Children with low levels of vitamin D and recurrent episodes of acute otitis media have a reduced risk of acute otitis media after receiving vitamin D supplementation.
Children with low levels of vitamin D and recurrent episodes of acute otitis media have a reduced risk of acute otitis media after receiving vitamin D supplementation, according to Italian researchers who presented their findings at last month’s Interscience Conference on Antimicrobial Agents and Chemotherapy (ICAAC) in Denver, CO.
For their research, Susanna Esposito, MD, and colleagues from the University degli Studi di Milano randomized 116 children with low levels of vitamin D and three or more ear infections within the previous six months, or four or more ear infections within the prior year, to receive daily doses of either oral 1,000 IU of vitamin D or placebo for four months.
According to the study authors, children in the placebo group had a mean age of 33.4 months old, while those in the vitamin D group had a mean age of 34.3 months old. Most of the study population was white and had been breastfed for at least three months. All of the children had been vaccinated with an influenza vaccine, and the majority had received a heptavalent pneumococcal conjugate vaccine.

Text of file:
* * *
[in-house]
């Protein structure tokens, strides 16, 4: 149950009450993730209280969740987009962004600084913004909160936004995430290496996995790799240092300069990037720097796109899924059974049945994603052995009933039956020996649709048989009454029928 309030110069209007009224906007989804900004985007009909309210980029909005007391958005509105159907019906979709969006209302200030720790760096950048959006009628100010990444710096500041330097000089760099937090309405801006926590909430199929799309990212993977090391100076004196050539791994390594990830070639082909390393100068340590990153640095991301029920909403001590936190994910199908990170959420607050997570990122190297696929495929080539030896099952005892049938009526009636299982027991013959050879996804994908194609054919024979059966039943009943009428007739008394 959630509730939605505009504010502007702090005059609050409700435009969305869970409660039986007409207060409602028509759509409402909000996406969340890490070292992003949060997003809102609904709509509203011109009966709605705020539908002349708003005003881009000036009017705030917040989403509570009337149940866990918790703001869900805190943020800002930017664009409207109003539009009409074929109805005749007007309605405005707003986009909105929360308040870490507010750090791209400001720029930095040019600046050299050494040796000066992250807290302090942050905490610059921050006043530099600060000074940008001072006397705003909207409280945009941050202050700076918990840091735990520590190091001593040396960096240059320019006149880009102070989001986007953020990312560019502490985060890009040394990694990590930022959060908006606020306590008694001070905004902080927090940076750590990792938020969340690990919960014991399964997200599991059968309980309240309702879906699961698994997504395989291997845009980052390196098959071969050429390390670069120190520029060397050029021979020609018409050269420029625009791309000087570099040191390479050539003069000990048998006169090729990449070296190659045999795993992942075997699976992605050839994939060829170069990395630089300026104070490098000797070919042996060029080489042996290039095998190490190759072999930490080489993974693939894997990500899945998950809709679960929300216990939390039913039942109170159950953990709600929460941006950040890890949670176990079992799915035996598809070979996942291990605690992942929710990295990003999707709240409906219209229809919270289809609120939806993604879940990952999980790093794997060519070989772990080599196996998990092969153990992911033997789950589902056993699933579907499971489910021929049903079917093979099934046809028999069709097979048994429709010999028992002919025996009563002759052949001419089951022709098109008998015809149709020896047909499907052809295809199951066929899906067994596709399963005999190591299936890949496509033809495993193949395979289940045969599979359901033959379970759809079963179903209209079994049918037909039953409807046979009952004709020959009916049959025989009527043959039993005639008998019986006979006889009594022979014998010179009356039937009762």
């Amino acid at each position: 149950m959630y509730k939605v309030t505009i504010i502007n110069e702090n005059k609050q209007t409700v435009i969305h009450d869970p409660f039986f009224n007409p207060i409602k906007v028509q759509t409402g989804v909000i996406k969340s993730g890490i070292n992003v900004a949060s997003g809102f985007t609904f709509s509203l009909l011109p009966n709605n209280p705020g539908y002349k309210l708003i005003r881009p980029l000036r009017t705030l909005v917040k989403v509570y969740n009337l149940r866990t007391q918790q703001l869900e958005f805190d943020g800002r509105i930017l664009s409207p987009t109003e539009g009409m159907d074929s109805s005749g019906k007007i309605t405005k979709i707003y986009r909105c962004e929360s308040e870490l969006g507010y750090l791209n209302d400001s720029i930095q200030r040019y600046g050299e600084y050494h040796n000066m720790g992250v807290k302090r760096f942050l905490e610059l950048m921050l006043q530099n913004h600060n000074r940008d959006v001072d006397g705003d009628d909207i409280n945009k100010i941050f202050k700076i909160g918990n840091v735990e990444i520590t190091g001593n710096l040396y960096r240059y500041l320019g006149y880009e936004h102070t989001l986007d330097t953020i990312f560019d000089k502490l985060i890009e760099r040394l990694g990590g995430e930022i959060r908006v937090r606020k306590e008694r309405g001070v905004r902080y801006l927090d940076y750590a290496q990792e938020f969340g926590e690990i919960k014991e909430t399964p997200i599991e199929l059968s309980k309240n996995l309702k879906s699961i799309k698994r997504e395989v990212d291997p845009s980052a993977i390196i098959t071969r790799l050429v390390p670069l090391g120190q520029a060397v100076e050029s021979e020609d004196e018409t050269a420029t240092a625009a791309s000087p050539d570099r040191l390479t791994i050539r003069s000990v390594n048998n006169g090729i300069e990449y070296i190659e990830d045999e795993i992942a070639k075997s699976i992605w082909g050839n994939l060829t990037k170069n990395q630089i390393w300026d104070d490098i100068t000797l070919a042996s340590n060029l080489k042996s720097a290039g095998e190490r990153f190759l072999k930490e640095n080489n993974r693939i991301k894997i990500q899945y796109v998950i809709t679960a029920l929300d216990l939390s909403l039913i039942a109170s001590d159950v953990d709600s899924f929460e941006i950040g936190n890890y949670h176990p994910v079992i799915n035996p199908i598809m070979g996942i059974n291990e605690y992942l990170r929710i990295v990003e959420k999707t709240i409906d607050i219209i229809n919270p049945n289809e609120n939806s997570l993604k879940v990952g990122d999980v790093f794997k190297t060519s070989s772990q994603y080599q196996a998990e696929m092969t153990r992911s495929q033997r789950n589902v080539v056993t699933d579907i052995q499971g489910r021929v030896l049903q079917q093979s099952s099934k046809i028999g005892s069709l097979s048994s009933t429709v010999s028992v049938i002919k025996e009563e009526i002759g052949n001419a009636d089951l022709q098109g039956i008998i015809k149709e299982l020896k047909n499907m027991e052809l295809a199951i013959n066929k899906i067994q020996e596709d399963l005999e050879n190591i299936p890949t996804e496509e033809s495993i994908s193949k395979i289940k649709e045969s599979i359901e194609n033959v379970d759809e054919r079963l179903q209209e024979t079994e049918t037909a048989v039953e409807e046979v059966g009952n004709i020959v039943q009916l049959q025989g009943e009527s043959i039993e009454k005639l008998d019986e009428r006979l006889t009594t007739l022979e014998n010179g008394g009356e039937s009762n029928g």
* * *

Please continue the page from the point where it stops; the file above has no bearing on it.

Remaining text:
After monitoring all episodes of acute otitis media for six months, the researchers found that patients in the vitamin D group had significantly lower risk of experiencing one or more ear infections compared to the placebo group (26 versus 38 incidents; P = 0.03). Additionally, the risk of uncomplicated acute otitis media was much smaller in the vitamin D group (P <0.001).
Esposito said the vitamin D treatment was well tolerated and the amount of adverse events wasn’t significantly different between the two groups.